Extramammary Paget disease (EMPD) is a rare dermatologic condition that frequently presents in areas where apocrine sweat glands are abundant, most commonly the vulva, although perineal, scrotal, perianal, and penile skin may also be affected. Lesions clinically present as erythematous, well-demarcated plaques that may become erosive, ulcerated, scaly, or eczematous. Extramammary Paget disease has a female predominance and usually occurs in the sixth to eighth decades of life. Professionals disagree about many aspects of EMPD, for example, the prevalence of concurrent vulvar adenocarcinoma or invasive EMPD, association with regional and distant cancers, and recurrence rates following surgical excision. Early recognition is imperative because the diagnosis is frequently delayed and there is a high incidence of associated invasive disease.
Park et al. report their experience in the management of extramammary Paget’s Disease (EMPD) of the penoscrotal region and specifically compare outcomes among cohorts of men with the disease who either did or did not undergo mapping biopsies prior to their definitive surgical procedure. The rationale for the study and this comparison is that Paget’s disease initially spreads insidiously through the epidermis, sometimes in a single-cell fashion, and establishing the diagnosis can be very difficult subsequent to intraoperative frozen sections. Thus, several studies have described the use of outpatient mapping biopsies under more permanent section pathology techniques to facilitate the diagnosis and to ‘clear’ the surgical margins (references 19–21 in the article). This should theoretically lead to a lower incidence of positive frozen section margins intraoperatively, a lower incidence of positive permanent section margins, and lower recurrence rates for patients.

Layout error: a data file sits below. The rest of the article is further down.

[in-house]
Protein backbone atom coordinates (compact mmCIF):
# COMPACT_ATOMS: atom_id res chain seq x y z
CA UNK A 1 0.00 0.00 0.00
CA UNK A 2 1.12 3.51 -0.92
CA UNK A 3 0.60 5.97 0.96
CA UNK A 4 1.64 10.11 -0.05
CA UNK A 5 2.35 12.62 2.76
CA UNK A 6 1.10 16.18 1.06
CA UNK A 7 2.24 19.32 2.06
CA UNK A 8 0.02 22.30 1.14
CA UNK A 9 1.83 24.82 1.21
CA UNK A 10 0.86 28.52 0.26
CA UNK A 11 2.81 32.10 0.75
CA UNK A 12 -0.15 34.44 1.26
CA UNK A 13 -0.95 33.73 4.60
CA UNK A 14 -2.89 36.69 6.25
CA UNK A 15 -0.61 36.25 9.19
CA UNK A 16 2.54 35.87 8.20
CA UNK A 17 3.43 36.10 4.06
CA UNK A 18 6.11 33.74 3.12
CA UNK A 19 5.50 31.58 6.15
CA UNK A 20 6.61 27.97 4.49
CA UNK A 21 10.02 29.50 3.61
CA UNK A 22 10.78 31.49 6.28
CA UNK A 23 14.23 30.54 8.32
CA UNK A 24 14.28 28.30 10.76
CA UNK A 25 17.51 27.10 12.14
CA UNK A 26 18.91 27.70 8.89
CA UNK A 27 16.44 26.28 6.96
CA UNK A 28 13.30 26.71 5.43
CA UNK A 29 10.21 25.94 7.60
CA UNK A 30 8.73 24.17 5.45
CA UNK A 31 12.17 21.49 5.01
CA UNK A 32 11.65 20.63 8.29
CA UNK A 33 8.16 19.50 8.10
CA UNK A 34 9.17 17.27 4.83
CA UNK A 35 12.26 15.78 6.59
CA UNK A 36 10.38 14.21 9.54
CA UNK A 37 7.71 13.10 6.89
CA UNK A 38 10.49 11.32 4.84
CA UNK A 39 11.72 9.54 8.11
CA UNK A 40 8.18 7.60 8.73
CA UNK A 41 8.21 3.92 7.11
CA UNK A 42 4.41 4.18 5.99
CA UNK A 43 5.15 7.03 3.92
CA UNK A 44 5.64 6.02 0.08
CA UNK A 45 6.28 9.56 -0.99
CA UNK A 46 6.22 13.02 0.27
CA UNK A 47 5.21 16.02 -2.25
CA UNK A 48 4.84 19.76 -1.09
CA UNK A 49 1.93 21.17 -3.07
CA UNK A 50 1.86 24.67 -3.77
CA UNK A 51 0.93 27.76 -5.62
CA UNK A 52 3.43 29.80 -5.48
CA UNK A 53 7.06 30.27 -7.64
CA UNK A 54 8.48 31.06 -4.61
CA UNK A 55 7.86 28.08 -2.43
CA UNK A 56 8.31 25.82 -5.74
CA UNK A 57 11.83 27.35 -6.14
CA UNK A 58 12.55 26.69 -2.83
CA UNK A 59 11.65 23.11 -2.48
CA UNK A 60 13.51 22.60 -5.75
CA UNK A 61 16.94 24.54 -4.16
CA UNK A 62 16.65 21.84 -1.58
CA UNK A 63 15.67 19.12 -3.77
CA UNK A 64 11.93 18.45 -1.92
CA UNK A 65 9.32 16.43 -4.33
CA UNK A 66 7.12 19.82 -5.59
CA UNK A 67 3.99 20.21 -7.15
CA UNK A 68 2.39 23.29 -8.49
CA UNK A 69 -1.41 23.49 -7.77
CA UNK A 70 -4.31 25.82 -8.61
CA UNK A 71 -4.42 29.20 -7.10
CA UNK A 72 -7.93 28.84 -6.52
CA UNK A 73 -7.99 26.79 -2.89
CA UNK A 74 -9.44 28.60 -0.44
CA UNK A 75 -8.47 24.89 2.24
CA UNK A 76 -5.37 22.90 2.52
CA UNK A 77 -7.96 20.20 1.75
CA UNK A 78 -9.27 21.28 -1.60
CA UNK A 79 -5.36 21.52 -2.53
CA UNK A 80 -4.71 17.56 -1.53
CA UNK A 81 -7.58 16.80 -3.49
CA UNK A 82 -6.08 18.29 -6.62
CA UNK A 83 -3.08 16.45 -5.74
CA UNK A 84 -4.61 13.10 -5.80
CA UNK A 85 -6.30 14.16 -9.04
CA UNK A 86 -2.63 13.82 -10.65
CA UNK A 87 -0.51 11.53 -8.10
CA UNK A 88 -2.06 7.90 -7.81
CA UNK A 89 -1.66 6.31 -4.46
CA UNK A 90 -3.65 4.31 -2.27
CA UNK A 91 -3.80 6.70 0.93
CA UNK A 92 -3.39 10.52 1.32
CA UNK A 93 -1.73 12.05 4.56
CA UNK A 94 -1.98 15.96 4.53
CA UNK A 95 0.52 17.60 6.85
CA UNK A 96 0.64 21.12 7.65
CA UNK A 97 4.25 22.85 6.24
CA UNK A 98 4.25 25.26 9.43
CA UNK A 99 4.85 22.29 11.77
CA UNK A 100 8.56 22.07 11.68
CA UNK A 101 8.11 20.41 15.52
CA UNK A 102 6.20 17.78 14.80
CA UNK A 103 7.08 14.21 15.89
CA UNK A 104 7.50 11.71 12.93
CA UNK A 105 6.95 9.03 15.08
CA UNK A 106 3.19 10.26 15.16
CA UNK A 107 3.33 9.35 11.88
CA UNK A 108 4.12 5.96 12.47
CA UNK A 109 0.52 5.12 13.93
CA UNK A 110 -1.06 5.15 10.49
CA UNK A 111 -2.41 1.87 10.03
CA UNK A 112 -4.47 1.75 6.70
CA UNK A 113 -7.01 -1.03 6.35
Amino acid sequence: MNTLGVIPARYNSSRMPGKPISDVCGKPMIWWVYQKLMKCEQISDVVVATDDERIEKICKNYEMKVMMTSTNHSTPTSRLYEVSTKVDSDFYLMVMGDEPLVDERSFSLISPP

Mohs surgery with cytokeratin-7 immunohistochemistry staining effected complete removal of extramammary Paget disease and resulted in a 5-year, 95% recurrence-free cure rate.
The results are significantly better than the often-cited 77% cure rate seen with Mohs surgery alone, Dr. Ali Alexander Damavandy said at the annual meeting of the American College of Mohs Surgery.
“These are statistically significant and clinically substantial results,” said Dr. Damavandy, a procedural dermatology fellow at the University of Pennsylvania, Philadelphia. “With this method you can tell a patient that in 5 years, he has a 95% chance of still not having the tumor. The high recurrence-free rate we have seen supports the view that Mohs surgery with cytokeratin-7 [CK-7] immunohistochemistry should be considered the curative treatment of choice for both primary and recurrent extramammary Paget disease of the skin.”